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Department
Religious Studies
Course
RELIGST 2WW3
Professor
Joseph Wiebe
Semester
Summer

Description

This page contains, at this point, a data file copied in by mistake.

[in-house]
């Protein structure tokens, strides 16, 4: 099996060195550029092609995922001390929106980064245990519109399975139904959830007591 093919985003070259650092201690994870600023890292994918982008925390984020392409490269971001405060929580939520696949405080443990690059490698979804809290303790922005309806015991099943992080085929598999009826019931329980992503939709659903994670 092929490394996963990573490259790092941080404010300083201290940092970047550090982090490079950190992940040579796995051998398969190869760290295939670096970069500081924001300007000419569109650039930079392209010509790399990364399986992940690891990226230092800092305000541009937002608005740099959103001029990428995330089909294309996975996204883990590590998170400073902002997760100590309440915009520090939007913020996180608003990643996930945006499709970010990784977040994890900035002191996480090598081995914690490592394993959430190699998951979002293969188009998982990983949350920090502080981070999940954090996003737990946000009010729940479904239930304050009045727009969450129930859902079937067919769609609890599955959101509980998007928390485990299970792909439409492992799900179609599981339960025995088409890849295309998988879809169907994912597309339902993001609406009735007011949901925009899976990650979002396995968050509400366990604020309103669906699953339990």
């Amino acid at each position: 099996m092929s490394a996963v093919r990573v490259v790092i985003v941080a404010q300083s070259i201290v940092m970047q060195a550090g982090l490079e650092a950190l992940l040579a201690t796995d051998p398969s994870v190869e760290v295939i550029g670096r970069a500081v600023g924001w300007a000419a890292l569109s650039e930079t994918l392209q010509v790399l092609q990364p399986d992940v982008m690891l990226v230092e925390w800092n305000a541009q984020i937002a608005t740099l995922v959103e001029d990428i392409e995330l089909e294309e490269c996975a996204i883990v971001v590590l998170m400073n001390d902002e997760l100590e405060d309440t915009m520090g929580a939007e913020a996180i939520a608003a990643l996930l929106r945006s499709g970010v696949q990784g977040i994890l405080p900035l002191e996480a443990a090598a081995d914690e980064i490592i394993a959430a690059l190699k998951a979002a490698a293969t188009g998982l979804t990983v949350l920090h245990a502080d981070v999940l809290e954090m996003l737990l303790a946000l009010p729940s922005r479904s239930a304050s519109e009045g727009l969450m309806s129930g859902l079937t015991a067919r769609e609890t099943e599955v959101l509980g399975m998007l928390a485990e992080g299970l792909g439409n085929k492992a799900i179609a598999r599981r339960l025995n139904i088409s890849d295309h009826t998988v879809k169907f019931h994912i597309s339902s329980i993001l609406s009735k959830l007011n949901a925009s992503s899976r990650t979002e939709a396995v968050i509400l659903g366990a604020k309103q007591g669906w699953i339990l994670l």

Shamanism: An Ancient Tradition 5/6/2013 4:45:00 AM Questions  What does the narrator in the video mean when he claims that shamanism is an ―original‖ and ―pure‖ science?  What characteristics do shamans share?  What are two ways to become a shaman?  Explain the importance of: o Dreams o Dance  Objects carried by shamans  Why should shamans and biomedical doctors collaborate? The Split Horn: The Life of a Hmong Shaman in America 5/6/2013 4:45:00 AM Questions  Which parts of the health care system (in Kleinman‘s terms) do family members take part in during the film?  In Hmong theology, what causes sickness? How does the shaman heal a sick person?  How did the father become a shaman?  For what occasions does the shaman use soul calling ceremonies in the film? Day 2 5/6/2013 4:45:00 AM Elliot ―You are what you are afflicted by‖ how are we to think about the relationship between biology, culture, and identity?  The difference between treatment and enhancement  Enhancement is a reaction  Identity is the primarily for thinking about biology and culture.  How can you tell the difference between normal people and abnormal people Michel Foucault: The Birth of the Clinic  Change in relationship between disease and body  Change in medical space  Change in social/political realities also change medical practices and conceptions of disease/health  Change in how the world is seen  Medicine is no longer for a disease but for the bodies  There is a shift in the way we see the world. We take for granted. What we think of normal is constructive, it did not just change randomly The modern problem: finding the true self  Liberation or self creation? Is there a true self of liberation or self creation. Starting at a new place, with a new start  Should ugliness be treated?  New technology makes it more difficult to identify disease. Abortion can now we solved with a few machines  New language which is also a change in identity. Identity is also something abnormal.  Illness has become an identity. It used to be said that gays and lesbians are mentally sick, but now it is known as being normal  We should be able to change our identity to the way that we want to be  Persuasive language of authenticity  Gap between inner and outer? Normalization and common sense in medical practice and biomedical ethnics  Norms are constructed  Guevedoches – (penis at 12) – girls who are raised as boys.  Biology? Socialization? Third-sex category?  Common sense is local  Does enhancement alter or restore the self? Biology and culture: two sides of the same coin  Concepts are based in facts of nature  Perception of facts of nature are culturally conditioned  Pathologies are both biological and cultural and therefore deeply enmeshed with identity Self is neither created nor given, neither made nor born  ―Illness and health, disability and difference, cure and enhancement: it is a mistake to think there can be rigid distinctions here. This is because illness, health, disability and difference all are connected to a person‘s identity, her sense of who she is. A person‘s identity is not formed in isolation. It is always formed against a certain background, a culture and a history, in dialogue with other human beings. My self-description is connected to your description of me, and our descriptions of one another are connected to the descriptions of others. Thus what counts as an illness or disability—or on the other hand, as normal biological variation—will itself depend on its cultural and historical location.  ―But the reverse is also true. There may be no biology independent of culture, but neither is there culture independent of biology. How a given society conceives of its members, how the conceive of themselves, is connected to certain biological facts… There is no such thing as human nature without culture… [but also] the cultural is biological.‖ Carl Elliott, A Philosophical Disease, 48. Discussion Groups Question 1:  Talking about the culture shift  How it is socially constructed and socialization  Changing of the sex is normal now, but is a dramatic thing  To have a true self  How each person has a idea of how to be moral, and have a conscience and it guides us.  Taylor discusses what is moral in our conscience Question 2:  Authenticity is something we have to obtain rather than just being authentic  We are trying to be like society. Society is reflective to help us determine our morals  E.g., someone who wanted to do a sex change, for him to feel authentic, it may cost him, to make him feel authentic to someone‘s identity.  The authentic way, the more they look like a women, the more authentic they look to society.  Living in a higher life, and being in a authentic life.  If society tells us something that is right or wrong, but if someone tells you, you are either a girl or a boy. Someone‘s conscience is telling them to be a certain gender, this is how they differ  Page 38. Talks about being moral, and not turning yourself away from your true self. Being moral relates to being true to who you are. And being a fraud is when you are dishonest to your true self  Being a publisher, he was a vulnerable person. He made himself a bodybuilder, and he wouldn‘t be afraid anymore. Others would be afraid of him  That relates to, someone‘s feelings about their identity  Someone could be a Canadian, but they could actually be a Quebecois. Question 3:  Person who is actually a girl but a man, is relying on these technologies to make them back into their true self  Example of Carrie Grant: made him look at himself, and helped him discover who he really was  Got to know himself on the inside  He says that you can be deceived when looking into the mirror  They are wasting their life  Modifying one self to make the inner person more authentic, rather than fixing the physical aspects. Movie: The Split Horn: The Life of a Hmong Shaman in America Questions: Which parts of the health care system (in Kleinman‘s terms) do family members take part in during the film?  In Hmong theology, what causes sickness? How does the shaman heal a sick person?  The Hmong culture believe there are 7 souls. If one soul gets frightened away, or scared. It causes the person to become sick, or depressed.  When the soul drifts away, the healer can shake, catch the soul, and the sick will feel better How did the father become a shaman? For what occasions does the shaman use soul calling ceremonies in the film?  The spirits made him get sick, then he knew he must become a shaman.  Dad become a elementary student  Didn‘t know if they are allowed to practice their religion. People kept coming to talk about Christianity.  Dad says that if a person‘s nose if broken, he will die soon.  Promise to send uncle‘s soul to the ancestors  If the funeral does not go properly, the soul would come back and haunt us.  5/6/2013 4:45:00 AM 2WW3 Health, Healing, and Religion May 8, 2013 – Elliott: Intro; Chap. 1-3 Answer only those questions from the chapter to which your group has been assigned. You do not need to answer all three sets of questions. The Perfect Voice – Groups: 1, 4, 7, 10, 13, 16 1. Summarize the two tensions of modern identity that Elliott highlights, between natural and artificial, and between self and self-presentation. Use his example of Stephan Hawking to illustrate these tensions.  The difference between artificial and natural o What's given is natural and what is created is artificial  The difference between self and self preservation o Who you are when you are with friends and who are when you are by yourself. Elliot us Bring attention to the distinction between private and public self 2. What is the difference between status and social class? How does ‗pretending‘ affect each? Use the discussion on accents to illustrate how pretending works or doesn‘t work to change status and social class.  The difference is between what other people think of you and what you think of yourself. Your beauty. Class is just a given. Accent is a act of given self. Like the British. If you pretend to be something, long enough, you will believe in what you are pretending.  Page 10-11 – Elliot talks about the difference between the British and American culture.  In American, You can sound like one way in a social situation and another way in another situation. But in the British accent. If you pretend to being something else is like a betrayal 3.Why does Elliott suggest that ―identity is better than enhancement as a framework for thinking about these technologies‖ and their moral significance?  Making connection between identity and…  Thinking of our identity as neutral  Elliot is drawing attention to, this may not be the case. They are not neutral  We have mix feelings about the end life  Chapter 1 all about Elliot trying to name and show us these mix feelings and make our self different The True Self – Groups: 2, 5, 8, 11, 14 – (bottom of day 2). 1. How has authenticity become a moral ideal and what has it ―displaced‖ and hidden? How is it different than conscience‖? Use Charles Taylor to answer these questions. 2. Discuss the moral pull of authenticity. How do recognition and the feeling of being a fraud play into the drive toward authenticity? How is the authentic life a higher life? Use Elliott‘s example of Sam Fussell to illustrate your answers. 3. How does restoring a ―true self‖—achieving self-fulfillment—make enhancement technologies part of ―the governance of the soul‖? Use the example of Cary Grant and LSD to illustrate your answer. The Face Behind the Mask – Groups: 3, 6, 9, 12, 15 1. What is the difference between personalities and characters? How does the emergence of personality bring about a new social anxiety, and how does that form the ―moral universe we have inherited‖? Use Elliott‘s discussion of self-help books to illustrate your answer.  Personality is our presentation to what we present others. And characters are our inner self.  Character has moral anticipations, character is universal,  Personality can be described as are you warm, exciting, boring person  Character can be described as how you act? 2. What is the architecture of the Western self (how the self is put together)? Use the distinction between performance and sincerity to explain this architecture.  Page 66 – where he lists the conditions of having anxiety.  How we think about ourselves  Chapter 2 page 42 43 , talking about carry grant – body modifications ends on the particular self.. 3. How is an enhancement technology such as Paxil show itself as distinctly part of American culture in the tag line ―Relieve the anxiety, and reveal the person‖? How does this affect the understanding of a ―true self‖ and that self‘s happiness or fulfillment? Use the comparison between American and Japanese social anxieties to illustrate your answer.  You are hiding who you really are, and being someone else.  Self fulfillment is not neutral,  Self fulfillment is not just for our self even though that‘s wha we think. Movie.. bringing out the dead Nicolas Cage Introduction – Movie 5/6/2013 4:45:00 AM I came to realize that my work was less about saving lives than about bearing witness. I was a grief mop. The speaker is Frank, a paramedic whose journeys into the abyss of human misery provide the canvas for Martin Scorsese's "Bringing Out the Dead." There may be happiness somewhere in the city, but the barking voice on Frank's radio doesn't dispatch him there. His job is to arrive at a scene of violence, or collapse, and try to bring not only help but encouragement. "Do you have any music?" he asks the family of a man who seems dead of a heart attack. "I think it helps if you play something he liked." As the old man's Sinatra album plays in the background, he applies the defibrillator to his chest and shouts, "Clear!" The corpse jumps into life like a movie monster. The psychology is sound: Sinatra may not bring the dead to life, but he will give the family something to do, and the song will remind them of their dad's happier times. Frank is played by Nicolas Cage, seen in the movie's closeup with his eyes narrowed in pain. He cruises the streets of Hell's Kitchen with a series of three co-pilots, in a three-day stretch during which he drifts in and out of sanity; he has hallucinations of an 18-year-old homeless girl named Rose, whose life he failed to save, whose death he wants to redeem. Like Travis Bickle, the hero of Scorsese's "Taxi Driver" (1976), Frank travels the night streets like a boatman on the River Styx, while steam rises from manholes as if from the fires below. Travis wanted to save those who did not want saving. Frank finds those who desperately want help, but usually he is powerless. The movie is based on a novel by Joe Connelly, himself once a New York paramedic. The screenplay by Paul Schrader is another chapter in the most fruitful writer-director collaboration of the quarter century ("Taxi Driver," "Raging Bull," "The Last Temptation of Christ"). The film wisely has no real plot, because the paramedic's days have no beginning or goal, but are a limbo of extended horror. At one point, Frank hallucinates that he is helping pull people's bodies up out of the pavement, freeing them. To look at "Bringing Out the Dead"--to look, indeed, at almost any Scorsese film--is to be reminded that film ★★★★ Bringing Out the Dead Movie Review (1999) | Roger Ebert http://www.rogerebert.com/reviews/bringing-out-the-dead-1999 1 of 3 13-05-13 10:59 AMcan touch us urgently and deeply. Scorsese is never on autopilot, never panders, never sells out, always goes for broke; to watch his films is to see a man risking his talent, not simply exercising it. He makes movies as well as they can be made, and I agree with an observation on the Harry Knowles Web site: You can enjoy a Scorsese film with the sound off, or with the sound on and the picture off. Now look at "Bringing Out the Dead." Three days in Frank's life. The first day his co-pilot is Larry (John Goodman), who deals with the grief by focusing on where his next meal is coming from. To Larry, it's a job, and you can't let it get to you. Day two, Frank works with Marcus (Ving Rhames), who is a gospel Christian and uses emergencies as an opportunity to demonstrate the power of Jesus; bringing one man back to life, he presents it as a miracle. He drives as if he hopes to arrive at the scene of an accident by causing it. On the third day, the day Christ rose from the dead, Frank's partner is Walls (Tom Sizemore), who is coming apart at the seams and wreaks havoc on hapless patients. Haunting Frank's thoughts as he cruises with these guys are two women. One is Rose, whose face peers up at him from every street corner. The other is Mary (Patricia Arquette), the daughter of the man who liked Sinatra. After her dad is transferred to an intensive care unit, his life, such as it is, consists of dying and being shocked back to life, 14 times one day, until Frank asks, "If he gets out, are you gonna follow him around with a defibrillator?" Mary is a former druggie, now clean and straight, and Frank--well, I was going to say he loves her, but this isn't one of those autopilot movies where the action hero has a romance in between the bloodshed. No, it's not love, it's need. He thinks they can save each other. Scorsese assembles the film as levels in an inferno. It contains some of his most brilliant sequences, particularly two visits to a high-rise drug house named the Oasis, where a dealer named Cy (Cliff Curtis) offers relief and surcease. Mary goes there one night when she cannot stand any more pain, and Frank follows to save her; that sets up a later sequence in which Frank treats Cy while he is dangling near death. All suffering ends at the same place, the emergency room of Our Lady of Perpetual Mercy (nickname: Perpetual Misry) where the receiving nurse (Mary Beth Hurt) knows most of the regulars by name. Nicolas Cage is an actor of great style and heedless emotional availability: He will go anywhere for a role, and this film is his best since "Leaving Las Vegas." I like the subtle way he and Scorsese embody what Frank has learned on the job, the little verbal formulas and quiet asides that help the bystanders at suffering. He embodies the tragedy of a man who has necessary work and is good at it, but in a job that is never, ever over. "Bringing Out the Dead" is an antidote to the immature intoxication with violence in a film like "Fight Club." It is not fun to get hit, it is not redeeming to cause pain, it does not make you a man when you fight, because fights are an admission that you are not smart enough to survive by your wits. "Fight Club" makes a cartoon of the mean streets that Scorsese sees unblinkingly. Bringing Out the Dead Movie Review (1999) | Roger Ebert http:// Moral Norms – Chapter 1 5/6/2013 4:45:00 AM Describes the normative and non-normative ethics. MISSED Moral Norms  Gives an overview of moral norms Normative and Non-Normative Ethnics  Normative ethnics o What should I do and how should I do it? Is it ethnical  Non-normative ethnics o Descriptive ethnics  Looking at beliefs and norms and how they govern norms o Meta ethnics  Analysis concepts, languages and ethnics – what's going on in these discussions The differences between Normative and Non-Normative?  Is and ought  Non-normative: describes and analysis  Normative: judges The Common Morality as Universal Morality  The nature of common morality  Ways of examining the common morality  We all behave a certain way so we can live together  Common Morality is for everyone, not one specific person; Don't lie, steal, kill Particular Moralities as non-universal  The nature of particular moralities o Example: you can lie of it saves a life.  Professional and Pubic Moralities o The rules of the profession is ethics. o Therapist: they have to follow rules so that the therapist and the client can work together, and the client can feel confortable to talk  The regulation and oversight of professional conduct o Restaurants must have rules to follow, like safety rules – following health Canada. Moral Dilemmas  The Tarasoff Case o Therapist has reason to believe that patience will harm the woman. Should the therapist tell the woman, but the therapist cant tell the woman because it violates the rules.  Moral dilemma vs. practical dilemma o Moral Dilemma: Two personal problems conflict one another. Moral dilemmas don't go away. The moral dilemmas don't solve the problem. They help us understand the problem. Moral norms are complex. o Practical Dilemma: Moral norms is in conflict with a non-moral reason  The limitations of impartial rules theory o They don't believe in one solution to a problem A framework of moral norms  Principles (4 principles) – should these norms be accepted despite religion or culture.  Respect for autonomy, non-malficcinty, vanethicents (PAGE 13 chapter 1)  Rules o Substantive rules o Authority rules o Procedural rules Conflicting Moral Norms  Prima facie obligations and rights – take it for what it is, don't judge. Innocent until proven guilty  Moral regret and residual obligation o Sophie is going to feel regret o Not regret like I shouldn‘t have done it, but how do I fix this.  Specifying principles and rules  Weighing and balancing – next slide. Conflicting Moral Norms: Weighing and Balancing  The process of weighing and balancing  Conditions that constrain balancing o Good reasons can be offered to act on the overriding norms rather than on the infringed norm o There is a realistic prospect of achieving the overriding norm o No morally preferable alternative is available o The lowest level of infringement is selected o 22-23 – the 6 conditions o all affected parties have been treated impartially Moral Diversity and Moral Disagreement  Given the complexity involved in applying moral norms to particular circumstances and the diversity of relative weights given to various moral norms in a pluralistic society, legitimate moral disagreement is bound to occur. In such cases, each party should attempt to show that his or her judgment rests on a more coherent and morally preferable set of specifications and interpretations of the common morality Bringing out the Dead  Frank is feeling alienated  He has the most meaningful existence  Hospital is a symbol of misery  Rose helps him detach from his misery  He feels guilty for all the people he has lost  He is using them for consent or for to feel good about himself or feels alienated 5/6/2013 4:45:00 AM Discussion Groups – The Identity Bazaar 1. How are ―the health of the self and the presentation of the self… so mutually dependent that to treat one is also to treat the other‖? Use the discussion on pharmaceutical companies that ―sell the illnesses they treat‖ and who are ―marketing the disease‖ they cure to connect health and self- presentation Page 109 – your hair growth Cosmetics for women As long as you look good, you are healthy Talking about side effects Page 122 – how the general population with poor health, makes the population look like they have poor self For the pharmacy should make drugs to make you look better. They sell things that they treat The society wants to look healthy – so they advertise drugs, by seeing the symptoms and prescribing you drugs accordingly. And they ASSUME that ―this‖ is what is wrong with you. They convince people that they need something, example: cigarettes they used to be like ―oh you need it now‖ they make you think you will be a healthier person if you take these. Panic disorder – page 124 Consumerism – makes people buy many things that you don't need The drug companies phone in and say you can get diagnosed for free but it really is the company paying for it. Group A : Page 88 – recognition Facebook works this way Self preservation Status updates – all about self preservations. You present yourself in the best way possible. Problem: it doesn‘t get the qualities, what does it take to know. Our Group: Group B You cant fix the psychology of a person, only the body. Healing at Lac Ste Anne 5/6/2013 4:45:00 AM Questions  What is being healed at this pilgrimage site?  What religious tradition(s) is this?  What is the significance of the lake?  Who is being healed?  How does healing occur? Moral Character – Chapter 2 5/6/2013 4:45:00 AM Moral Character  The concept of moral value o Actions are always by people, what's the relationship btw the agent and action o What I ought to be? Who am I? how am I living?  Virtues in profession roles o The person‘s concerns for others, who is acting and why? Characters are formed. How characters are molded, what are the intentions, the intentions and beliefs are by choice.  The virtue o The complex relationships that people have, who are you, and what are the forces that concetute you. o Internal motivation We are looking beyond morals and principles Despite this morals and obligations The concept of moral virtue Definitions of virtue: quality of character is socially valuable. Valuable to a specific groups Moral virtue: is morally valuable . not relative, moral virtue. Any number of virtue. More than just a disputation to harm someone. Does not come from falling principles. It does not describe rule following. Not A guy following the rules. Not doing it because someone else does it. Not blind imitation. Even if it‘s a good rule, and you are doing it because someone else Is doing it, it is not virtue. It includes desires. Its wanting to do it not for gain, but for sympathy. Do the right things, do them for the right reasons. Moral characters to do good things. To be a good person. Virtue is what makes a person good, determines what is good. Once these acts becomes habits, we become just. - A culture in which killing is a virtue. They maintain that moral language. No culture is saying to murder with moral. They would say that culture is not moral. Virtues in professional roles  Virtues in roles and practices o Moral characters is developed in traditions. What is your role in a profession. You have to meet these responsibilities, not just doing the right things, but also becoming apart of the tradition. To internalize your job. Don't imitate the right people. To become apart of a tradition, you don't do whatever you want, you have to learn the history, why you do what you do. The reasons and motivations of doing something. To do the internal goods, to have the right motivations. Internal goods: when teaching a child to play chess, you want the child to play and be good. You would start by saying, there will be gifts to play chess. You want the child to want to play chess. To appreciate the game for its own reasons. Not just the satisfaction of playing or winning. When they appreciate the good reasons for the game, they want to play, and have satisfaction of playing  The internal goods of tradition o Practice is not just practice, you need to know the standerds, that define the practice. Knowing these standards is not just memorizing these standards, to have them become your own desires. Hockey players: Sydney Crosby. More than just technical proficiency. He wouldn‘t just read and memorize the books, it‘s a matter of doing it over and over again. When it comes down to pass, he can make the decision because of practice over and over again. The virtue of caring A good medical practice has care. Not just cure.  Care versus Cure  Caring is skill. A ethic of care, is in personal relationships, by making them detachable. Our experience of hospital, the bedside, the experience of the doctors, their engagement with you, the way they talk to you. Care is Emotional rather then rational. Caring is not a matter of technic. Or following rules. It‘s a matter of character. The role one has with people because of the roles. Caring is complex, it involves standards of the institution. o Challenging impartiality o Relationship and emotion 5/6/2013 4:45:00 AM 2WW3 Health, Healing, and Religion May 22, 2013 –Elliott: Chs. 7-9 Answer only the question from the chapter to which your group has been assigned. You do not need to answer all three sets of questions. Pilgrims and Strangers – Groups 3, 8, 11, 13, 15 1. Boredom is the “great problem of contemporary life.” How does the experience of “contemporary pilgrimage” address this problem? How is it different than “ancient pilgrimage”? • Page 170-171 • Ancient pilgrimages held in common was travel to a holy place, a place where miracles had happened or might happen again • The contemporary pilgrimage in contrast is a journey not to a holy place, a place made sacred by external frameworks of meaning but an interior journey in search of identity • The contemporary pilgrim leaves home to discover who she is – by leaving home you see yourself through the eyes of others • What is interesting about Griffins journey in the BLACK LIFE ME is that he is travelling but not really leaving home: he is a southerner traveling through the south • pg 183 - boredom becomes a problem • travel does not solve the problem of boredom, and this is not just because the novelty of travel runs out Useful Quotes: Resident Aliens – Groups 4, 6, 12, 14, 16 1. Why is it sometimes difficult to frame ―moral dilemmas as a matter of resisting oppression‖? Why are American bioethicists unhelpful for addressing this difficulty? 187-188 we like to think that moral experiences often resist forces. Limit my rights. Moral situations is being true to myself. Elliot is trying to show us how we have internalized these forces. Thinking of beauty. We see these cosmetic option to make us look like someone we want to look like. Our image of beauty has been impacted by cosmetics. Elliot – thinking of morals in those terms, American bioethicists, don't give us language of principles. Doesn‘t help to make us think of who the enemy is. The enemy is me. Elliot Useful Quotes: Amputees by Choice – Groups 1, 2, 5, 7, 9, 10 1. According to Elliott, what would it mean and what would it not mean if ―sexreassignment surgery and diagnoses of gender-identity disorder helped to create the growing number of cases we are seeing‖? 231 first full par. Takes these controversial topics, gender identity. Impact what the principles are, the philosophy, that guides our understanding. These are both, real, it actually happened, to real people and it was a product of cultural and historical process. These are real experiences, and cultural and historical experiences. We think of our experiences are our own. But Elliot is saying that certain experiences are technically, everyone‘s. Useful Quotes: In Her Own Time 5/6/2013 4:45:00 AM Questions for the film ―In her own time‖ 1. What kinds of healing ceremonies does Meyerhoff undergo?  A Mikveh. A purifying water drinking experience. Usually used for purifying orthodoxies before love making. Like a new wife or husband every month, 2. What does Myerhoff wish to heal?  Her lung Cancer Moral Status – Chapter 3 5/6/2013 4:45:00 AM Moral Status  The problem of moral status o How do we decide who has right and who doesn‘t? o Animals rights? o how do we decide who has rights and who doesn't? o animals rights? considered less than human interests? o how should we protect the vulnerable and weak in our society? o how do we determine/rank the degrees of vulnerability? o what makes someone vulnerable? o how do we weigh the benefits of taking advantage of vulnerable people against taking care of them? e.g. stem cell research & abortion o list on pg. 62 (who it is and..) o how to judge what is equal and what is not? o recognize that there are always people who are being considered less than others, less than a person e.g. Jews, Africans o we might simply want to say that we are all equal... o e.g. should a daughter with Alzheimer's be able to make the decision to place her mom in a nursing home? o Some parties have, how do we make things equal – how are we going to evaluate with different degrees of moral status?  Theories of moral status o Page 64 – 79 o A theory based on human properties  Only people who have distinctively human properties. Attractive cause no human is excluded from human status, no prejudice on accidental properties like religion, skin colour. Animals with intelligence, can make moral judgments. Vulnerable groups. Not letting you feel. Is it possible for someone to have moral status and they‘re not human. o A theory based on cognitive properties  The problem with this theory is that it does not evaluate infants and people with disability  The capacity to be happy and to feel – problem o A theory based on Moral Agencies  Determined by the capacity to make moral judgment, ability to do something for the right reason – because you think it‘s morally correct, not out of self interests  Two key ability – tell right from wrong – ability to have moral judgment (moral reason)  But this theory excludes psychopaths, people with dementia, etc.. o A theory based on Sentience  Feel pleasure and pain – moral status Pain is bad Pleasure good Do harm someone – is to do something wrong Min. pain Prevent or limit ppl antagonist towards pain The problem w/ this theory exclude early fetus and ppl w/ dementia  o A theory based on Relationships  Formal relationships with people who work closely together.  Some relationships are stronger and closer together. Social bonds, and significant relationships.  Non citizens think of rights based on non citizenship status. Only one that insufficient but also not necessary.  Each other theory has what the other theories doesn‘t have. This theory does not have to be included.  There are some r/ship that are stronger and significant than others Moral status is giving to ppl that socially interaction – not strangers or ppl excluded from social roles  Theories of Moral Status  From Theories to Practical Guidelines – 86-89 o Degrees of moral status  Individuals and groups may have moral status but not have status metaphorically. Or with the proper guidelines. o Guidelines governing moral status: putting specification to work  Sympathy and Impartiality o Moral status is connected to moral norms and also to moral character o More likely to conform with moral status to those with whom we have sympathy o They suggest we need to overcome this limitation o We most likely have moral sympathy with people who are close to us. o Help us be sympathetic towards people we are not so close with. o Its people who cant protect their own interest, but need to. o Distant from us, but they need protection. Having impartial perspective is important  Conclusion o ―There is justified uncertainty in arguments about the moral status of embryos, fetuses, brain-damaged humans, and animals used in research—and about whether there are degrees of moral status. Reasoned disagreement is to be expected, but those who engage these issues need to be clear about the models they use and their defense, a matter that has yet to be made abundantly clear in the literature of bioethics.‖ (p. 94) Midterm Review 5/6/2013 4:45:00 AM 20 MC questions 1 essay question read conclusions Elliot Discussion Notes 5/6/2013 4:45:00 AM Elliot article - chs 1-3 The Perfect Voice – Groups: 1, 4, 7, 10, 13, 16 1. Summarize the two tensions of modern identity that Elliott highlights, between natural and artificial, and between self and self-presentation. Use his example of Stephan Hawking to illustrate these tensions. artificial - computer generated voice difference is btwn what is given and what is created (electronic) distinct from voice he was born with difference btwn private & public self who you are when by self, and when in public Elliot trying to bring attention to distinction btwn public & private self and way artificial and natural self works with this 2. What is the difference between status and social class? How does ‗pretending‘ affect each? Use the discussion on accents to illustrate how pretending works or doesn‘t work to change status and social class. status - can come from number of things (education, etc.) -self-presentation class - is a given -place within a social hierarchy pg.10-11. difference btwn American & British systems accent imp. part of social class. your accent shows your social status if you pretend long enough, you become what you pretend mobility (self made man) in America is seen as positive in Britain, is seen as suspicious 3.Why does Elliott suggest that ―identity is better than enhancement as a framework for thinking about these technologies‖ and their moral significance? mixed feelings about technologies Elliot trying to show us that we have mixed feelings inability to make ourselves different through these technologies trying to draw this to our attention identity as framework for thinking about technologies instead of enhancement The True Self – Groups: 2, 5, 8, 11, 14 1. How has authenticity become a moral ideal and what has it ―displaced‖ and hidden? How is it different than conscience‖? Use Charles Taylor to answer these questions. conscience has been displaced differentiation btwn conscience and authenticity Taylor is suggesting that what is shifted/displaced is that you're now listening to your inner self, aligning w/inner self to be authentic elimination of external .. 2. Discuss the moral pull of authenticity. How do recognition and the feeling of being a fraud play into the drive toward authenticity? How is the authentic life a higher life? Use Elliott‘s example of Sam Fussell to illustrate your answers. Fussel also needed to be recognized by other body builders wasn't satisfied by staying in apartment in NY moves to be part of community. in order to feel like he is a body builder, needs to be recognized by the body builder community not just that he is constructing self as body builder, needs recognition also afraid of being exposed to community that you are not who you say you are this is an example that is not narcissistic; he has his own anxieties that he is dealing with trying to conform to others, pressure from them not just constructing this identity by himself. needs some kind of group i.e. no matter how much we might try to deny the influences, this is not the case. the way we think of ourselves is fundamentally determined by society 3. How does restoring a ―true self‖—achieving self-fulfillment—make enhancement technologies part of ―the governance of the soul‖? Use the example of Cary Grant and LSD to illustrate your answer. personality and body are two outward things he is changing his inner personality, not body but still bringing self into line w/something else desire for being authentic is trying to eliminate differences The Face Behind the Mask – Groups: 3, 6, 9, 12, 15 1. What is the difference between personalities and characters? How does the emergence of personality bring about a new social anxiety, and how does that form the ―moral universe we have inherited‖? Use Elliott‘s discussion of self-help books to illustrate your answer. personality: presentation of what we present others -similar to status -relies on what others think about us -e.g. are you warm, exciting, boring? character: inner self -has moral implications -something that is universal and objective constantly anxious about what others think of us i.e. "self help books" -telling you to be yourself, only listen to yourself.. but they're the one telling you to do that "moral universe" when you don't conform to certain type, becomes a problem e.g. Shyness -> social anxiety problem. we can fix that ! -emergence of new social anxiety that they can medicalize 2. What is the architecture of the Western self (how the self is put together)? Use the distinction between performance and sincerity to explain this architecture. Western self is insincere and more like a performance performance doesn't match inner feelings Harry Grant pg. 43 -> bottom of page. perception of self divi